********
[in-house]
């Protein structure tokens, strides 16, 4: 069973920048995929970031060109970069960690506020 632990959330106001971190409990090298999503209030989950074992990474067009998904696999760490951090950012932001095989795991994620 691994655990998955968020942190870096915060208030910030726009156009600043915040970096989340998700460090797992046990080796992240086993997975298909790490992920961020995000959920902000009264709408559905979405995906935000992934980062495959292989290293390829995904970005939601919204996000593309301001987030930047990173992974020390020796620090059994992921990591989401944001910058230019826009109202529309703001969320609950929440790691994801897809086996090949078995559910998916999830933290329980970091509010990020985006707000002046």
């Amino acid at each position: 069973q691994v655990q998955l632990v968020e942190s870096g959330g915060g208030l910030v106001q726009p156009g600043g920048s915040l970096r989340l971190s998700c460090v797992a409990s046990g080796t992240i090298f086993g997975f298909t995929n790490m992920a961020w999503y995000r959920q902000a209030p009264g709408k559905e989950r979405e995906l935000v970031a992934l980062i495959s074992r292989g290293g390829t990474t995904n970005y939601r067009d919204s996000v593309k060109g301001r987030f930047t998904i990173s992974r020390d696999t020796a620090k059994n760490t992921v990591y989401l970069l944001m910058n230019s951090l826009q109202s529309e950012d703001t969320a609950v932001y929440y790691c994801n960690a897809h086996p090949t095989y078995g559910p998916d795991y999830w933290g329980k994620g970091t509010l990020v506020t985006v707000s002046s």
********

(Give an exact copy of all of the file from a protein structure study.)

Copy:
[in-house]
């Protein structure tokens, strides 16, 4: 069973920048995929970031060109970069960690506020 632990959330106001971190409990090298999503209030989950074992990474067009998904696999760490951090950012932001095989795991994620 691994655990998955968020942190870096915060208030910030726009156009600043915040970096989340998700460090797992046990080796992240086993997975298909790490992920961020995000959920902000009264709408559905979405995906935000992934980062495959292989290293390829995904970005939601919204996000593309301001987030930047990173992974020390020796620090059994992921990591989401944001910058230019826009109202529309703001969320609950929440790691994801897809086996090949078995559910998916999830933290329980970091509010990020985006707000002046």
């Amino acid at each position: 069973q691994v655990q998955l632990v968020e942190s870096g959330g915060g208030l910030v106001q726009p156009g600043g920048s915040l970096r989340l971190s998700c460090v797992a409990s046990g080796t992240i090298f086993g997975f298909t995929n790490m992920a961020w999503y995000r959920q902000a209030p009264g709408k559905e989950r979405e995906l935000v970031a992934l980062i495959s074992r292989g290293g390829t990474t995904n970005y939601r067009d919204s996000v593309k060109g301001r987030f930047t998904i990173s992974r020390d696999t020796a620090k059994n760490t992921v990591y989401l970069l944001m910058n230019s951090l826009q109202s529309e950012d703001t969320a609950v932001y929440y790691c994801n960690a897809h086996p090949t095989y078995g559910p998916d795991y999830w933290g329980k994620g970091t509010l990020v506020t985006v707000s002046s």